The Herald Bulletin
---- — Friday was my last day to ice fish, but something besides catching fish was on my plate. The ice would soon be gone, and it was time to plan for the future.
My first two holes produced right away, but then I know where to fish on this lake. I was fishing with good friend Todd Staley and cousin Jay Bramwell. They were catching fish, too.
When the pit owner showed up, I asked for some twine and a cement block. He had both. I quit fishing and began gathering bushy tree limbs that had blown down during the winter. Once I had my brush pile organized, I tied it all together and then to the cement block.
It was tough to build a crappie hotel while my friends were catching fish, but this was a project I had put off all winter.
Like most pits, this one has shoreline weeds and logs but little structure in deep water. The crappie always seem to be scattered and difficult to locate. Now they have a home. Their new hotel is in about 16 feet of water along a ledge. The highest branches will be at 10 feet — a perfect situation for crappie and big bass.
This brush will be a medium cast from shoreline, and many a guest will curse my name when they get hung up. Unfortunately, I probably will not get the credit when they leave with a bag full of fish.
Late afternoon Monday, the pit owner witnessed the brush pile slowly descend through the ice. First the block broke through, and then gradually the hole got larger and could hold the wood no longer. It took about two hours.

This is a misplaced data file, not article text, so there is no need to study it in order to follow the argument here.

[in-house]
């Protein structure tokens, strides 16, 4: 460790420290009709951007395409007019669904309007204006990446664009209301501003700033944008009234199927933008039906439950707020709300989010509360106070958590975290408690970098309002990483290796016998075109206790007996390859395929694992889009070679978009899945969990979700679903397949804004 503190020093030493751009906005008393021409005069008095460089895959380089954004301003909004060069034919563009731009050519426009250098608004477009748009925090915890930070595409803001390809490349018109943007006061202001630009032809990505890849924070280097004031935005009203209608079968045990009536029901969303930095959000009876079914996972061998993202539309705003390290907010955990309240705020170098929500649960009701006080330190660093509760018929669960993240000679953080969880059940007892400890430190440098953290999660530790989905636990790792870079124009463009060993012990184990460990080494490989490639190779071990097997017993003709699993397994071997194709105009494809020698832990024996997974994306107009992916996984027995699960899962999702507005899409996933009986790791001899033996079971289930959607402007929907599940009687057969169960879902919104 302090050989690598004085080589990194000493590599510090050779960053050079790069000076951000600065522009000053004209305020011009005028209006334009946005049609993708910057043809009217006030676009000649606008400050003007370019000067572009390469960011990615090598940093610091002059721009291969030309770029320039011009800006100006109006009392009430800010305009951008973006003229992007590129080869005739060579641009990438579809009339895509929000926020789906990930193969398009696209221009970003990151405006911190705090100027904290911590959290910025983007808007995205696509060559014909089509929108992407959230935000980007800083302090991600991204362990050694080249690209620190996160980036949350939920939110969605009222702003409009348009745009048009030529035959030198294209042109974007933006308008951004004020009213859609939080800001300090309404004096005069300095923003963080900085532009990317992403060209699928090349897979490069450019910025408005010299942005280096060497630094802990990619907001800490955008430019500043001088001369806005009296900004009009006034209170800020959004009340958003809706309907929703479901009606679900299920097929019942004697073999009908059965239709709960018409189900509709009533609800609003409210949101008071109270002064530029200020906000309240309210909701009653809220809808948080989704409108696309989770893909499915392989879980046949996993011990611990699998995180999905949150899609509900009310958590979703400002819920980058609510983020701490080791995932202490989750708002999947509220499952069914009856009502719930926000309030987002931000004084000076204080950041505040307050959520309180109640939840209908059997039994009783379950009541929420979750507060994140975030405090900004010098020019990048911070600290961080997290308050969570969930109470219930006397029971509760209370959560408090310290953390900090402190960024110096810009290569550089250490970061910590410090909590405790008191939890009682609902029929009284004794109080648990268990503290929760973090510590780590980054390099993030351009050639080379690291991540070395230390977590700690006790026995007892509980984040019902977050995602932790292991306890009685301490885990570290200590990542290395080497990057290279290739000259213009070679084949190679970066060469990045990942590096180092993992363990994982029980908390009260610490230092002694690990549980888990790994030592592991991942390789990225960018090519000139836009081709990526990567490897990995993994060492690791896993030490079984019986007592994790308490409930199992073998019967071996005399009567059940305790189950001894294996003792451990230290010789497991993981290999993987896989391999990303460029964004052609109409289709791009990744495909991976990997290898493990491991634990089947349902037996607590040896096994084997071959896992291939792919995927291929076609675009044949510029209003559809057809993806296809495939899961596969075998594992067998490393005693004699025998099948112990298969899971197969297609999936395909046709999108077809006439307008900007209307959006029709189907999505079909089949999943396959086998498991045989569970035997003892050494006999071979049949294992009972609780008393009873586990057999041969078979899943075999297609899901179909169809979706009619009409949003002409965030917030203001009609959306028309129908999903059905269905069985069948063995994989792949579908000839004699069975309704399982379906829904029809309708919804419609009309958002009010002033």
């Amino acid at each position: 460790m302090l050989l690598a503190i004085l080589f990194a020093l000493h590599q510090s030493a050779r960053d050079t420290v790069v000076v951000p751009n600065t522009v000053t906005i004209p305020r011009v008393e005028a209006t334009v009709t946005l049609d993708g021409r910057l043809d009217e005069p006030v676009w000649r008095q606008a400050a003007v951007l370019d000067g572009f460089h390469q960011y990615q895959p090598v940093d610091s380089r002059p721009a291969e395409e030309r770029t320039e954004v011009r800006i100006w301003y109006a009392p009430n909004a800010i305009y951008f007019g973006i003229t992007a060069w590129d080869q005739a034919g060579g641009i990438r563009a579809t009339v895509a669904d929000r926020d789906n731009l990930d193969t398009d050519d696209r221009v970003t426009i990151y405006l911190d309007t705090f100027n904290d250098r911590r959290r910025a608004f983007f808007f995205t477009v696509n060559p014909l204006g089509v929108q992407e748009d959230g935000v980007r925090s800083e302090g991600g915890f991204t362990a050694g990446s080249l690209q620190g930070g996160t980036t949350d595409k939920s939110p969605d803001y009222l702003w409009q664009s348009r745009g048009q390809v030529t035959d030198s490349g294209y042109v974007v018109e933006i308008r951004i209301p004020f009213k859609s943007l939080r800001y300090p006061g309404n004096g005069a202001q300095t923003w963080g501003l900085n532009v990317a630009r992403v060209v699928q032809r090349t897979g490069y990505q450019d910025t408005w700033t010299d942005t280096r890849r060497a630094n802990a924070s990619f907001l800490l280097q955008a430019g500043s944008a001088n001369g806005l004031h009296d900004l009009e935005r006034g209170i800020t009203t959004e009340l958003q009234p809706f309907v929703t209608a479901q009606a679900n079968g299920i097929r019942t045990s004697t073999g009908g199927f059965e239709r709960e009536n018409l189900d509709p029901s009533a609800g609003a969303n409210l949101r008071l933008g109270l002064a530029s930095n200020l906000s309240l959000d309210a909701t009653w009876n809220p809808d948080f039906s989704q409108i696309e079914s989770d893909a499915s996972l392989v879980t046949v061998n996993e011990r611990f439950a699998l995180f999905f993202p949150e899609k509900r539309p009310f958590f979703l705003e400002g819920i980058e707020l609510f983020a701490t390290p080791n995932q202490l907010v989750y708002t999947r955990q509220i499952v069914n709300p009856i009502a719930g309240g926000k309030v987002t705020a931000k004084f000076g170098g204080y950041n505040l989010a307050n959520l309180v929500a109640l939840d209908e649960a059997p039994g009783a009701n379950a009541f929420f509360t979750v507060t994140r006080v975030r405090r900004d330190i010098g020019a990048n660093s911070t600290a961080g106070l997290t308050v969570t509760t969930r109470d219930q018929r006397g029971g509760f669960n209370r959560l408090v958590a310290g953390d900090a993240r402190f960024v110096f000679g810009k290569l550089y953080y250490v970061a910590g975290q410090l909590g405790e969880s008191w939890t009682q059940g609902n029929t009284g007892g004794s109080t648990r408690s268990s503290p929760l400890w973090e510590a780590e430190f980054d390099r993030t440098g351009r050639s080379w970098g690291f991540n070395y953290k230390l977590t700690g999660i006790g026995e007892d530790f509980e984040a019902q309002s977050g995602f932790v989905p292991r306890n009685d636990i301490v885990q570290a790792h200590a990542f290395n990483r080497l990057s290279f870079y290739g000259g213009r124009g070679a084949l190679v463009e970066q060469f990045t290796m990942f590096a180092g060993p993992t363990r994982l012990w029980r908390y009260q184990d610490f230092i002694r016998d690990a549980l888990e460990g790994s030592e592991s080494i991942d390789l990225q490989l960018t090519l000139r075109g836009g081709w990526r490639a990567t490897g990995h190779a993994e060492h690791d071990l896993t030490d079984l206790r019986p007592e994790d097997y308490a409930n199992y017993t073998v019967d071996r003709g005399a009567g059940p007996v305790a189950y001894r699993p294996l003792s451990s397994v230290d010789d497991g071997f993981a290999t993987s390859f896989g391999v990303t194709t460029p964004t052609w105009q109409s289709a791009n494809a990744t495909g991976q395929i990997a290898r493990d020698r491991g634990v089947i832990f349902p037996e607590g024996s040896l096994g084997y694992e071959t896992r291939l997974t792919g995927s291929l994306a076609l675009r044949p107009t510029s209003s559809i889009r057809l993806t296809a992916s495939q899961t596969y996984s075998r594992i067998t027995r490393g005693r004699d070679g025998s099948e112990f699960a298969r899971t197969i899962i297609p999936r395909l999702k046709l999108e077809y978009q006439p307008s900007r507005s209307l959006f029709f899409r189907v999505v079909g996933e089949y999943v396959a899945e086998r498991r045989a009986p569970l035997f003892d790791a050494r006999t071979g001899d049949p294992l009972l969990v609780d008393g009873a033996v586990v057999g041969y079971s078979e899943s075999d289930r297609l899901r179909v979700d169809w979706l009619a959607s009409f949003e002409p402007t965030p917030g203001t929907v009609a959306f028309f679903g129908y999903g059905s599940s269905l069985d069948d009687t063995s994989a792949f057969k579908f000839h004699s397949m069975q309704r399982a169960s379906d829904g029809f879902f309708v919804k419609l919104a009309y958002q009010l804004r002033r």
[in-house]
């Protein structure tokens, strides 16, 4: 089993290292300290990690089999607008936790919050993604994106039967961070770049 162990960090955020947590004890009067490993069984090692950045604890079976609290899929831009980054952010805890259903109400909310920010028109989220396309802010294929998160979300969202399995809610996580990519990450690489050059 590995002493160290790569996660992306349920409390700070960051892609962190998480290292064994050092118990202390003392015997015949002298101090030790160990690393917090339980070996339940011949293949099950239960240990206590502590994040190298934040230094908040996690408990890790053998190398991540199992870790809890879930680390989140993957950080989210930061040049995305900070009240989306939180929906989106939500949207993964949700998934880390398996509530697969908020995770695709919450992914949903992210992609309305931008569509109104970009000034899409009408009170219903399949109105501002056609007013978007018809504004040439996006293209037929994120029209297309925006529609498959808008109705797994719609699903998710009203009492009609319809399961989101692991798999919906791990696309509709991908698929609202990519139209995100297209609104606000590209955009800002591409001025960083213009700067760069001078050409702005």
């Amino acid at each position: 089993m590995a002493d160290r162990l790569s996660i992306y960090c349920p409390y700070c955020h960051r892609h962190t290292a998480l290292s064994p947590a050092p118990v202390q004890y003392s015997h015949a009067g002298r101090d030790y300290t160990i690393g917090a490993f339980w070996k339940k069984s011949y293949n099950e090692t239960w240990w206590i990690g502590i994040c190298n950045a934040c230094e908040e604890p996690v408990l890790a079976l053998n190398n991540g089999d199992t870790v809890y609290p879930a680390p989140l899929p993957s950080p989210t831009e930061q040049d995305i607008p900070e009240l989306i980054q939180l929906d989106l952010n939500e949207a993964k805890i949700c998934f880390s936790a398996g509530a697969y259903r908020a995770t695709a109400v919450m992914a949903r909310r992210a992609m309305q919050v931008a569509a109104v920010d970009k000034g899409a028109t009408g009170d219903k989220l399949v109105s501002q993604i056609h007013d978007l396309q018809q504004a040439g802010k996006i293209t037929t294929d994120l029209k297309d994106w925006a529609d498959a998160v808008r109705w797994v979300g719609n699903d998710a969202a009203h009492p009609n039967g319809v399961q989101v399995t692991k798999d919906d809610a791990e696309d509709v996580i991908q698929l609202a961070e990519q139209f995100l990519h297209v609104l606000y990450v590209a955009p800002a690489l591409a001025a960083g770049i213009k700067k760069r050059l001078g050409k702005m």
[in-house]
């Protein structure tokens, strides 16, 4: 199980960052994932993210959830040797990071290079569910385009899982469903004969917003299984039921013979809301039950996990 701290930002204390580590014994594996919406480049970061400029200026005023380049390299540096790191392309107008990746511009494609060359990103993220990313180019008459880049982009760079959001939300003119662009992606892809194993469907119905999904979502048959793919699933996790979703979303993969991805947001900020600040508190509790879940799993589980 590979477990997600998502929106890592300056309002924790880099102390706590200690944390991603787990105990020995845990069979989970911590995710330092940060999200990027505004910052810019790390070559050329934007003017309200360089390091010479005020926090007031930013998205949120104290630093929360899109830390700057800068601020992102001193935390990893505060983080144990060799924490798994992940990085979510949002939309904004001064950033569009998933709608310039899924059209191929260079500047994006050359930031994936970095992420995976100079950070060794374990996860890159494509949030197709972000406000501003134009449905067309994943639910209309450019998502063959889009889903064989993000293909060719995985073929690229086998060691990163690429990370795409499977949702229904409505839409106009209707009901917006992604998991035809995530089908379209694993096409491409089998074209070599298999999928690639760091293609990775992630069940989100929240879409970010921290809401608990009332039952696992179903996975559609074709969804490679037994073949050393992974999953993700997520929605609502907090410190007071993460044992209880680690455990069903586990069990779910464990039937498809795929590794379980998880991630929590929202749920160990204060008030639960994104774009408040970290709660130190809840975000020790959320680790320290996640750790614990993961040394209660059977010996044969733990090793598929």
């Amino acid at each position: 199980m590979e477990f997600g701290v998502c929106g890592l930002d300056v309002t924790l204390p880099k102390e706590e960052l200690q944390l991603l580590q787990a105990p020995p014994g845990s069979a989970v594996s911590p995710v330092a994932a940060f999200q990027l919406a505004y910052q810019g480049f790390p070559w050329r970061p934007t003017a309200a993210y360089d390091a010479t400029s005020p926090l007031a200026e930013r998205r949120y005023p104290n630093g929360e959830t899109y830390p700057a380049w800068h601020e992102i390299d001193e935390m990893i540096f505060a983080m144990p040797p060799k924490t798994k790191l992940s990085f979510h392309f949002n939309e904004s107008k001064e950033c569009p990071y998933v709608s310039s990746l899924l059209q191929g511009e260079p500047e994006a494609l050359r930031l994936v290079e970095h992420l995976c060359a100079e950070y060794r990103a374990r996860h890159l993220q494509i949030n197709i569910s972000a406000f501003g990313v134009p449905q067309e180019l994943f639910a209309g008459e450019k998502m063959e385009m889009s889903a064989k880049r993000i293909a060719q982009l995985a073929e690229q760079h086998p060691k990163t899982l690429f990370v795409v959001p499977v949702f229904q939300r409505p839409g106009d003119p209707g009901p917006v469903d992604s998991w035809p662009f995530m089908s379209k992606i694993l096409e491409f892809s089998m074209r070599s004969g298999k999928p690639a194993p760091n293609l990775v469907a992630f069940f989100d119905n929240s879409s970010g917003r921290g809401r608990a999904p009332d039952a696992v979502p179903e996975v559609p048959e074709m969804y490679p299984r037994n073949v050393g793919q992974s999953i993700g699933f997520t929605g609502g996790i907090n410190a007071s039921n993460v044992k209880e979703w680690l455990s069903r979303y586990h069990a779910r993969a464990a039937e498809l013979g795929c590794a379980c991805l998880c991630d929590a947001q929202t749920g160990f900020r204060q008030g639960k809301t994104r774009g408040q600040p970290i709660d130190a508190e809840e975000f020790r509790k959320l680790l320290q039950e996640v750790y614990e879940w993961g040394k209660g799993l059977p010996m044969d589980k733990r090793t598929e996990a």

Crappie like to roam, and when they find this place they will set up house cleaning. As algae forms on the branches, it will attract minnows. The prey will draw the predators.
Saturday I took my daughter Jourdan to shoot her new pistol at Wilbur Wright Fish & Wildlife Area. Her gun is a Smith & Wesson 380 Bodyguard. I shot a military style and a bolt action .223.
Amongst all the gunfire, I heard a familiar call. I yelled at all the shooters. After getting their attention, I pointed up to a flock of sandhill cranes flying over. Few knew what they were.
The minute the weather breaks, sandhills will be seen heading north. At first, you will think they are geese, but they fly in a wide V and make a much different sound. On cloudy days, you may hear the sandhills and not see them. Usually, they fly rather high.
Tuesday morning redwing blackbirds arrived in Madison County and quickly found my offering of sunflower seeds.
I looked out my kitchen window to notice my partially full bag of bird seed had tipped over. Inside the bag was the neighbor's cat. What an innovative ambush .
Some 18 Lapel High School students have organized a "Varsity" Ducks Unlimited Chapter and will host their first banquet at the school March 22. Doors open at 5:30 p.m. These young folks are the future of conservation and hunting. Let us help make their first endeavor a success.
Contact Logan at 810-7301 or Stacy at 610-5444. Get information at www.ducks.org/indiana.